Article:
TCHAIKOVSKY (1840-1893) The Nutcracker Op 71a Ballet Suite (1892) [22:51]
Symphony No. 4 in F Minor Op.36 (1877) [42:33] Eugene Onegin – Waltz Op.24 (1879) [6:09]
rec. Salle Wagram, Paris, Kingsway Hall, London 1957-58 (Symphony);
1953-54 (Nutcracker); Studio No1, Abbey Road, London 1959
(Waltz) EMI CLASSICS
GREAT RECORDINGS OF THE CENTURY 3800162 [71:49]
will remember this collection – minus the delicious Eugene
Onegin waltz which is an addition – from the Beecham Edition
release of 1990 [CDM 7 633802]. Its appearance now as a GROC
is more than welcome and entirely deserved.
Symphony receives a performance of wonderful balance; a perfect
trade-off between the visceral and the introspective served
up quite without ostentation or exaggeration. The architectural
surety of the conception, though a product of sessions a
year apart, tends to destabilise those who argue that Beecham’s
symphonic control was imperfect. This is a criticism usually
applied to his Beethoven or Brahms recordings, though why
those critics fail to extend such strictures to his Sibelius
or Tchaikovsky I’ve never quite understood.
allows tremendous opportunities for felicitous wind comments – freedom
within a certain pulse it should be added – and ensures real
string cantabile, lyric phrasing and magnificently measured
outbursts as well. Pointing remains witty and incisive and
the performance as a whole a match for pretty much anyone,
in terms of conception and execution. This was however always
a quixotic recording for one reason. The Paris sessions that
produced the first movement were in mono; attempts to record
in London in stereo foundered and only the first movement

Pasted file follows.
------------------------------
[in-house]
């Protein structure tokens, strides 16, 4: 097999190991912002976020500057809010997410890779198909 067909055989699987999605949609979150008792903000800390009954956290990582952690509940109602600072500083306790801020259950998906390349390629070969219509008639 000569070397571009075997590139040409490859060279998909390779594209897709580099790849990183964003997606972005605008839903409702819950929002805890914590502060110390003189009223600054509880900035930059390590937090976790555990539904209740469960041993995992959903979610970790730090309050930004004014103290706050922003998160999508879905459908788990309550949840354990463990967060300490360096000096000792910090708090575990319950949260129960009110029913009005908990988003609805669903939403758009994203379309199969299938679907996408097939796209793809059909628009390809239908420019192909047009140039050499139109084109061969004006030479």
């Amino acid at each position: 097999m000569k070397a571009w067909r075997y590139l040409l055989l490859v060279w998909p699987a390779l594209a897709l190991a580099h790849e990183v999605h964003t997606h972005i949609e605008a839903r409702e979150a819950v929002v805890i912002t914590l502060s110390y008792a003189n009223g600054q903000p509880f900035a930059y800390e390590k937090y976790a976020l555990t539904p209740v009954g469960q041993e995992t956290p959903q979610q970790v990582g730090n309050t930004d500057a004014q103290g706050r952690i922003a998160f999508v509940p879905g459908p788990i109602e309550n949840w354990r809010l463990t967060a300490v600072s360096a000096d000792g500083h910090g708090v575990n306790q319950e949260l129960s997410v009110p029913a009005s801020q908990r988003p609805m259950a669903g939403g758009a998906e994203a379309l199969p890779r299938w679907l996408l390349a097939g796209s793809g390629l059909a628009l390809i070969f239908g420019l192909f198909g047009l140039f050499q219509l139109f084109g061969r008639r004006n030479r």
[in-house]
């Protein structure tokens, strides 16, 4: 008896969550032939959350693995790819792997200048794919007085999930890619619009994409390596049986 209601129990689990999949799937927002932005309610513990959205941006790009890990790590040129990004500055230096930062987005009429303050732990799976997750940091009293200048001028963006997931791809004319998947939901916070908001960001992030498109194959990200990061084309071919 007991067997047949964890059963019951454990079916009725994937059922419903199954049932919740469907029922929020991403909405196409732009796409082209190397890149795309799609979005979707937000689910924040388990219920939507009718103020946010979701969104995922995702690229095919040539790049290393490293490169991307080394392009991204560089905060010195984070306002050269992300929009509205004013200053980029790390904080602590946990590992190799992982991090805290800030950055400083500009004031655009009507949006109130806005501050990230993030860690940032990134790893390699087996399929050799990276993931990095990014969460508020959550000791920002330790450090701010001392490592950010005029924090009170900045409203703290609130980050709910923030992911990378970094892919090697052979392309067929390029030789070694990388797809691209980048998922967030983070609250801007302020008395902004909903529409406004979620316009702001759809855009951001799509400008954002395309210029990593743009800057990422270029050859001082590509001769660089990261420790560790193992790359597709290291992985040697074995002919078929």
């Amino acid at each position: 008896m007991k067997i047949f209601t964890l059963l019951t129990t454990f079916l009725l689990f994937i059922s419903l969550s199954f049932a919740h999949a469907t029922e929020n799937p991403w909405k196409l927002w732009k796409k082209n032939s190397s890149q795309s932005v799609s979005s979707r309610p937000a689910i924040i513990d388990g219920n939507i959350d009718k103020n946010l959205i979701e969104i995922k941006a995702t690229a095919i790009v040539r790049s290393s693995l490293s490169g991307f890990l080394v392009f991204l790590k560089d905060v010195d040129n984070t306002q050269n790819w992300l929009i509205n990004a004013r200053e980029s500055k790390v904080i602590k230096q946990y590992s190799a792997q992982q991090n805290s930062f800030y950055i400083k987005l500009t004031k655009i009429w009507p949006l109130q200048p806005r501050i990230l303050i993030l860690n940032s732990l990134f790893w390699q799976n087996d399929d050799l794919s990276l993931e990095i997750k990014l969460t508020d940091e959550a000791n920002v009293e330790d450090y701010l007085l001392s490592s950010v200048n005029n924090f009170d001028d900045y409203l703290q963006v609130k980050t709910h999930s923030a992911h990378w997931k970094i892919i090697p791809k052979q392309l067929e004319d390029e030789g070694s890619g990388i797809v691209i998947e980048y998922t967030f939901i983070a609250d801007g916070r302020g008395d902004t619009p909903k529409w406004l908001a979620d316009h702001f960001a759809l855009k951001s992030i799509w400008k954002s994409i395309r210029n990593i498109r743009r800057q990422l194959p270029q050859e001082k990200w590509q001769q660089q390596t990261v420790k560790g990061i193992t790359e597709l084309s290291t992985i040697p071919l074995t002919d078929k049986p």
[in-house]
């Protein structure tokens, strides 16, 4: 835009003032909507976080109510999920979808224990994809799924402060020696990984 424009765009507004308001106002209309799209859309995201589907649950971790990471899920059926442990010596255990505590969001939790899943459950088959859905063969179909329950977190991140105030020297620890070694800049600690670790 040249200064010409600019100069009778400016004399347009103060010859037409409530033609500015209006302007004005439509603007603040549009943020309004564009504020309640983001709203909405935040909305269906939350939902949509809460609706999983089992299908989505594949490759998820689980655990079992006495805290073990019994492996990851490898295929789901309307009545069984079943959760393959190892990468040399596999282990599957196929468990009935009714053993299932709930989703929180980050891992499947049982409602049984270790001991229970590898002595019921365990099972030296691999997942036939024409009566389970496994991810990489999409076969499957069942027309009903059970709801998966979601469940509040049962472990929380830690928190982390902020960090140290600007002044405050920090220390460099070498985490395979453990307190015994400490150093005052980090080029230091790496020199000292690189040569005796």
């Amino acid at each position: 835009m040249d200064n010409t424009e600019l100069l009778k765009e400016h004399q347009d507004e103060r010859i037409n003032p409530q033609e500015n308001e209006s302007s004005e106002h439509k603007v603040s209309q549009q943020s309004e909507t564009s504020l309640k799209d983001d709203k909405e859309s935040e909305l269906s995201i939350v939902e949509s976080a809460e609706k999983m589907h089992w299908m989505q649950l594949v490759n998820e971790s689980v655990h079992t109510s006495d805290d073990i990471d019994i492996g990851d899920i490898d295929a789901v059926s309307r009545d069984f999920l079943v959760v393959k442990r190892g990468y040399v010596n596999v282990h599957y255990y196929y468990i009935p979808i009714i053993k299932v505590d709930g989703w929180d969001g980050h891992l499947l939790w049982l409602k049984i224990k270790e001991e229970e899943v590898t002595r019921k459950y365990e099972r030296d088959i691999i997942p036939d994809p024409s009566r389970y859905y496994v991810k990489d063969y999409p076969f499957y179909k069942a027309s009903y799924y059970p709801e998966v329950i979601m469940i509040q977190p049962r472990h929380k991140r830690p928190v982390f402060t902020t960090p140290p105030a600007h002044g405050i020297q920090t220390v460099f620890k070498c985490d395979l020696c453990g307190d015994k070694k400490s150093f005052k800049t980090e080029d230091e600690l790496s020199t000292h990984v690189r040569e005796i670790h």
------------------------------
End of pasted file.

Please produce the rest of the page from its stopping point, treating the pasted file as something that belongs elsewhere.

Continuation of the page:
was taped in stereo. So what we hear is good 1957-8 mono.
Other transfers have included the stereo-mono switch. The
tapes have also been subjected to what EMI calls ART – Abbey
Road Technology, a clean up that seems to have produced some
interesting results. For a start this transfer is cut at
a somewhat higher level than that 1990 edition. It’s also
got more presence and more bite. Perhaps too that’s a little
more glare on the brass and less obvious warmth. But certainly
the reading does come alive in this new restoration.
Nutcracker his principals are on suitably delectable
form. The flutes are delicious in the Allegro giusto, whereas
Beecham is quite slow - not cautious exactly but rather
patrician - in the March, though the pizzicati are animated
enough and rhythmic points register with unadorned excellence.
There's verve and elegance in equal measure in the Trepak – a
real “make the buggers hop” tempo this and impossible to
dance to - and the Danse Arabe is taken at a decent
speed, fully conveying its incipient drama. Rather slower
than usual but nicely inflected the Danse des Mirlitons certainly
escapes the charge of being over dainty and merely elfin
in Beecham's leisurely hands. Come the Valse des Fleurs and
we can admire the burnish of the RPO's violas and cellos
and the effulgence of the brass. Don't expect absolute
daemonic drive from this Nutcracker; Beecham is
altogether more affable and even-tempered and delightfully
warm. The transfer has ensured that things such as the
flute solo in the Danse chinoise are not as “blasty” as
in previous incarnations. You may for instance have caught
just such a transfer on the Sony Beecham edition - SMK87875.
Catch it anew and newly garbed in this winning disc.
Founding Editor Rob Barnett Senior Editor
John Quinn Seen & Heard Editor Emeritus Bill Kenny Editor in Chief
Vacant MusicWeb Webmaster
David Barker MusicWeb Founder Len Mullenger
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